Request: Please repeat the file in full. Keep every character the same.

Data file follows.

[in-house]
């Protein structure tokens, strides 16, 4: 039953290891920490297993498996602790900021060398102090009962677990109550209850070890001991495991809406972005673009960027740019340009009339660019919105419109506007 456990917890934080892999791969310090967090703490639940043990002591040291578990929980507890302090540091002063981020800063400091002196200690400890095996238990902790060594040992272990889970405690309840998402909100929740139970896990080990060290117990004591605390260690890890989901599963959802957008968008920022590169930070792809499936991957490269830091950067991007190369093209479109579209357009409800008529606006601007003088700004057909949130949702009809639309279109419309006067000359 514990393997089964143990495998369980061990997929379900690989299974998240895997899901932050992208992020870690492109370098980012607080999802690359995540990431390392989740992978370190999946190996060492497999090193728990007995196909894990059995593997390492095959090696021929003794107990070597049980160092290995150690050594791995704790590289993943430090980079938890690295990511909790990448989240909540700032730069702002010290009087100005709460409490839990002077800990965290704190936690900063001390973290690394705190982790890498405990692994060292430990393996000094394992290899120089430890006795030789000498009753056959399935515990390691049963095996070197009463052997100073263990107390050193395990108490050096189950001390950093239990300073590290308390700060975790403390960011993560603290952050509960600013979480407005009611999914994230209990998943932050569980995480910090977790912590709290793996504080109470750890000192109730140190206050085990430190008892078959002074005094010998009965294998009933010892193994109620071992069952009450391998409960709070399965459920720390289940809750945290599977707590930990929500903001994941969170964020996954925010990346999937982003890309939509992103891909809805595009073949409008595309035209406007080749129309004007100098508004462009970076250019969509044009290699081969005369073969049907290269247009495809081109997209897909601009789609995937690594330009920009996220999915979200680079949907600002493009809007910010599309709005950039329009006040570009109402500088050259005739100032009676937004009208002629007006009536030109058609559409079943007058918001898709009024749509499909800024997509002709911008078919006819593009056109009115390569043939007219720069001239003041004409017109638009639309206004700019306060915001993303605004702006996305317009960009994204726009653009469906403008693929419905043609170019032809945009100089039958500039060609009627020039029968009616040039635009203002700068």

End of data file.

[in-house]
């Protein structure tokens, strides 16, 4: 039953290891920490297993498996602790900021060398102090009962677990109550209850070890001991495991809406972005673009960027740019340009009339660019919105419109506007 456990917890934080892999791969310090967090703490639940043990002591040291578990929980507890302090540091002063981020800063400091002196200690400890095996238990902790060594040992272990889970405690309840998402909100929740139970896990080990060290117990004591605390260690890890989901599963959802957008968008920022590169930070792809499936991957490269830091950067991007190369093209479109579209357009409800008529606006601007003088700004057909949130949702009809639309279109419309006067000359 514990393997089964143990495998369980061990997929379900690989299974998240895997899901932050992208992020870690492109370098980012607080999802690359995540990431390392989740992978370190999946190996060492497999090193728990007995196909894990059995593997390492095959090696021929003794107990070597049980160092290995150690050594791995704790590289993943430090980079938890690295990511909790990448989240909540700032730069702002010290009087100005709460409490839990002077800990965290704190936690900063001390973290690394705190982790890498405990692994060292430990393996000094394992290899120089430890006795030789000498009753056959399935515990390691049963095996070197009463052997100073263990107390050193395990108490050096189950001390950093239990300073590290308390700060975790403390960011993560603290952050509960600013979480407005009611999914994230209990998943932050569980995480910090977790912590709290793996504080109470750890000192109730140190206050085990430190008892078959002074005094010998009965294998009933010892193994109620071992069952009450391998409960709070399965459920720390289940809750945290599977707590930990929500903001994941969170964020996954925010990346999937982003890309939509992103891909809805595009073949409008595309035209406007080749129309004007100098508004462009970076250019969509044009290699081969005369073969049907290269247009495809081109997209897909601009789609995937690594330009920009996220999915979200680079949907600002493009809007910010599309709005950039329009006040570009109402500088050259005739100032009676937004009208002629007006009536030109058609559409079943007058918001898709009024749509499909800024997509002709911008078919006819593009056109009115390569043939007219720069001239003041004409017109638009639309206004700019306060915001993303605004702006996305317009960009994204726009653009469906403008693929419905043609170019032809945009100089039958500039060609009627020039029968009616040039635009203002700068």